By Julián Arturo
On March 19, 2022, Witness for Peace Solidarity Collective in collaboration with SOA Watch, CISPES, and other organizations coordinated the meeting between a U.S. Congressional delegation that included Ilhan Omar, Cori Bush, Jamal Bowman and Jesus "Chuy" Garcia and the new executive and legislative government of Honduras. The objective of the delegation was to observe the structural causes that lead to the massive exodus of Hondurans to the United States.
The following is a brief summary of the discussions held during the aforementioned spaces:
Meeting with President Xiomara Castro and her government cabinet
On March 19, the first woman president of Honduras -including her cabinet of ministers- met with a delegation of U.S. congressional representatives. In that meeting, President Castro thanked for all the voices from abroad that denounced the irregularities of the governments that followed the 2009 coup d'état.
She also stated:
"It is time to put the coup d'état behind us and turn the page on the dictatorship. Today we are in a new stage, but the transition from dictatorship to democracy is not easy, because changes take time".
She also emphasized the challenges facing the current government in view of the country's current situation:
"The first challenge is to repeal the laws that set back the rule of law and, then, to recompose the rule of law."
In this sense, the President explained that there is a strategy to rebuild the rule of law in conjunction with the Congress of the Republic:
"We have an agreement with Congress to repeal the laws that destroyed the State, as they already did with the law of secrets, which prevented us from seeing what the money is spent on."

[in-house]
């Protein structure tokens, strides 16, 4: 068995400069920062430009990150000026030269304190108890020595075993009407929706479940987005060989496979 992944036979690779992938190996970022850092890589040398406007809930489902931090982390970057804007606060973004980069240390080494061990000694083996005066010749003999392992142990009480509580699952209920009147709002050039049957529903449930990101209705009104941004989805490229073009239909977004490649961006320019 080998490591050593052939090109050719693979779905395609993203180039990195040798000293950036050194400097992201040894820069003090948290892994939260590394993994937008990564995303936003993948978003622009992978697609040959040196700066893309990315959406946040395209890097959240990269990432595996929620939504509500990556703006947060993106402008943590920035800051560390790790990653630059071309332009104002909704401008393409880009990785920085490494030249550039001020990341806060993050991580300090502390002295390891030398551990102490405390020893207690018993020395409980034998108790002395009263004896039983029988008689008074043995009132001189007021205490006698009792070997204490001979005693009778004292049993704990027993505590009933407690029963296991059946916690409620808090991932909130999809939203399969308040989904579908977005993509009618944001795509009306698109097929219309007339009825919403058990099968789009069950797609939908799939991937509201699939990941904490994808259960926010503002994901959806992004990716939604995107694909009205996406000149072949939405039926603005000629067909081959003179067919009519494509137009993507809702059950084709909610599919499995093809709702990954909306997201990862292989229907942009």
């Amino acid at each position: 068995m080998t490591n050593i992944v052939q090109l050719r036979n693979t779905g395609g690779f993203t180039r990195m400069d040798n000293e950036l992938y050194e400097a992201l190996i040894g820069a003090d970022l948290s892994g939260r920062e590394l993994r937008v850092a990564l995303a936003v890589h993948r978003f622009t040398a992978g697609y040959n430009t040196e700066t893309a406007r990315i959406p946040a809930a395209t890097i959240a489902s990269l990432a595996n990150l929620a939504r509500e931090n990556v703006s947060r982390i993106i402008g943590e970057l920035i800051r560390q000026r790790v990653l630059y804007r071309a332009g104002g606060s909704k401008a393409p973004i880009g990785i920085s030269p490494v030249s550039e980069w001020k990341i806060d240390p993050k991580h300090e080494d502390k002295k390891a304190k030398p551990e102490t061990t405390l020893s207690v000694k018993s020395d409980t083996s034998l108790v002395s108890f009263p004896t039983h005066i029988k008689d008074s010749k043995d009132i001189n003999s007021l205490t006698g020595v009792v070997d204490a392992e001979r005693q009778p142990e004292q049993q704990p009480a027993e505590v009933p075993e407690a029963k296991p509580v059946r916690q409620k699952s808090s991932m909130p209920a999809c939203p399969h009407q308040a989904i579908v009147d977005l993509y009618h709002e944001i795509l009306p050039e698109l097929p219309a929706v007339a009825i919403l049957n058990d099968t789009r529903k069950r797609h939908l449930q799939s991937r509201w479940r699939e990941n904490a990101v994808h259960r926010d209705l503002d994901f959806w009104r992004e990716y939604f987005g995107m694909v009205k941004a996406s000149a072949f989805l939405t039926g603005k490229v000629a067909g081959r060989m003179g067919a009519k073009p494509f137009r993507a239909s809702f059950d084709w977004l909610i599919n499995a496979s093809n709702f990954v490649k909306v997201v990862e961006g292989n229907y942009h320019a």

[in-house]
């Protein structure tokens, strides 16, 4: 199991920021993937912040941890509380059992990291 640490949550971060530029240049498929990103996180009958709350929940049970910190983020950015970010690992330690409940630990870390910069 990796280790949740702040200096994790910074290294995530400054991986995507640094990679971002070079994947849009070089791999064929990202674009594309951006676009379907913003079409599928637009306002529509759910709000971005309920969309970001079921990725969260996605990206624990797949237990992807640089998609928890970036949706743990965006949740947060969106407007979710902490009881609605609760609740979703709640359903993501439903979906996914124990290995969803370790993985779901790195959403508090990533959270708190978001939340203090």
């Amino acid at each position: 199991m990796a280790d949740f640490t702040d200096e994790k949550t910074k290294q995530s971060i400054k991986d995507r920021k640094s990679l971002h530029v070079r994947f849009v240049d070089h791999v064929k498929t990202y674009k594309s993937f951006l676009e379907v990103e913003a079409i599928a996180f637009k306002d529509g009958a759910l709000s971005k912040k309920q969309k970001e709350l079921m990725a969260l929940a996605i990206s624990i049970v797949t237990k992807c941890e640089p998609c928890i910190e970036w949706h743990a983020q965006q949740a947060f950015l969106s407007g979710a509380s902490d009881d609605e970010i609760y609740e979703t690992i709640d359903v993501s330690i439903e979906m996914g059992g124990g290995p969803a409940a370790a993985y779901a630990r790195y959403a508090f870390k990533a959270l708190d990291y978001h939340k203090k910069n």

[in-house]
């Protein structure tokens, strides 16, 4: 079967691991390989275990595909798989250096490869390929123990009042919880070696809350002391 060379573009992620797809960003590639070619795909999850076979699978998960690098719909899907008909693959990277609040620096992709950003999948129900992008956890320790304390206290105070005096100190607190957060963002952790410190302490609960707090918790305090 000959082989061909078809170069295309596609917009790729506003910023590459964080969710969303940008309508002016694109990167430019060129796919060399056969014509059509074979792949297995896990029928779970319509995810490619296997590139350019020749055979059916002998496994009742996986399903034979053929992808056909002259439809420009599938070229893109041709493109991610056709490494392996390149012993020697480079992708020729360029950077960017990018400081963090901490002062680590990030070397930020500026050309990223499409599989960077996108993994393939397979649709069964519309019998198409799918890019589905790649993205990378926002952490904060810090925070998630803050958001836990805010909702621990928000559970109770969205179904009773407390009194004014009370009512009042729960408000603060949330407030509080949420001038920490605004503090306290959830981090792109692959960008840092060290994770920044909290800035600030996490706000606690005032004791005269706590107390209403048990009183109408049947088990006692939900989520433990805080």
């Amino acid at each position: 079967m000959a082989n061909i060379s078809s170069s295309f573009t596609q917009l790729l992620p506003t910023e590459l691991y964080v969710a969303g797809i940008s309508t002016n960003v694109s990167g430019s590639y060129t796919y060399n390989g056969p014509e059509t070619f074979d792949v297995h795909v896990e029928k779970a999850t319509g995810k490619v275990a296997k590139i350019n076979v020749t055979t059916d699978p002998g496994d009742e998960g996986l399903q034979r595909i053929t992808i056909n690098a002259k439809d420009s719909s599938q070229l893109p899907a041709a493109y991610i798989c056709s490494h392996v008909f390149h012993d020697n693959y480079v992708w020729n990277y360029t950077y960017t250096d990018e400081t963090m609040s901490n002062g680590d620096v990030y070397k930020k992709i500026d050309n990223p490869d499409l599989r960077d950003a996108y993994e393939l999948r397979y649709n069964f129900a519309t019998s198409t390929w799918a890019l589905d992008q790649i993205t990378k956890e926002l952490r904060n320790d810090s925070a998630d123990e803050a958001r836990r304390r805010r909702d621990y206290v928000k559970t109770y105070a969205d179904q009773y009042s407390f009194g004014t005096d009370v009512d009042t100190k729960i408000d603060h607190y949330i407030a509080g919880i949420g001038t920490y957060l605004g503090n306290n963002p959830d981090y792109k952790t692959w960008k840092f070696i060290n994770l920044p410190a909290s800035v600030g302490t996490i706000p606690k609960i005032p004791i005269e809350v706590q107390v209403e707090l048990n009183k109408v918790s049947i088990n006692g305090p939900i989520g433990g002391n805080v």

Likewise, the Minister of Human Rights, Natalie Roque, assured that the effects of the coup d'état are also sought to be compensated through the enactment of the amnesty law in order to free political persecuted people from legal charges, being this the opportunity for former members of Manuel Zelaya's government and an endless number of social leaders to resume their lives. In addition, she also called on the U.S. to assume co-responsibility for the political situation in the country:
"In 2017, a dictatorship was imposed with the State Department's congratulations to Juan Orlando Hernandez, therefore, there is a co-responsibility of the US government for the situation in the country."
On the other hand, President Castro was very concerned about the financial situation of the country, arguing that the cause is due to the legacy of the 12 years of corrupt governments that dedicated themselves to plundering the State's coffers. In this sense, she declared:
"The government of the National Party left us in debt, more than 50% of the GDP goes to pay the foreign debt. This month, they paid 17 billion USD in foreign and domestic debt alone, which is a tremendous burden for the government".
Within the plans to mitigate the economic asphyxia she commented:
"We have approached the U.S. government to ask the IMF to help us restructure the debt to address the needs of the people, so we can invest money in the countryside, education and health."
Likewise, she shared that the administration intends to make structural adjustments to free up economic resources for social investment:
"In the next government cabinet they want to reduce the 40 ministers to 13 that Manuel Zelaya had in 2009. They are looking to reduce the budget or public spending to redirect it to have a greater impact on the people".
Another issue that was discussed during the meeting was the situation of justice and the fight against corruption. In this regard, the President stated:
"We are in a frontal fight against corruption. They already asked the UN to pre-install the CICIH, three days ago they named the liaison that will manage the terms of the CICIH with the government of Honduras. We want with the CICIH to establish a mechanism for the appointment of magistrates, so that when the congress appoints there are no vices, and imparts justice with equity".
Regarding socio-environmental conflicts, the presidency assured that:
"We seek to protect micro-watersheds and protected areas that have already been granted. We seek to remove the companies that are illegally exploiting natural assets".
In this line, the importance of the presence of U.S. organizations in the monitoring of the Beta Cáceres case was highlighted:
"The pressure exerted by U.S. organizations helped to prosecute those responsible for the homicide".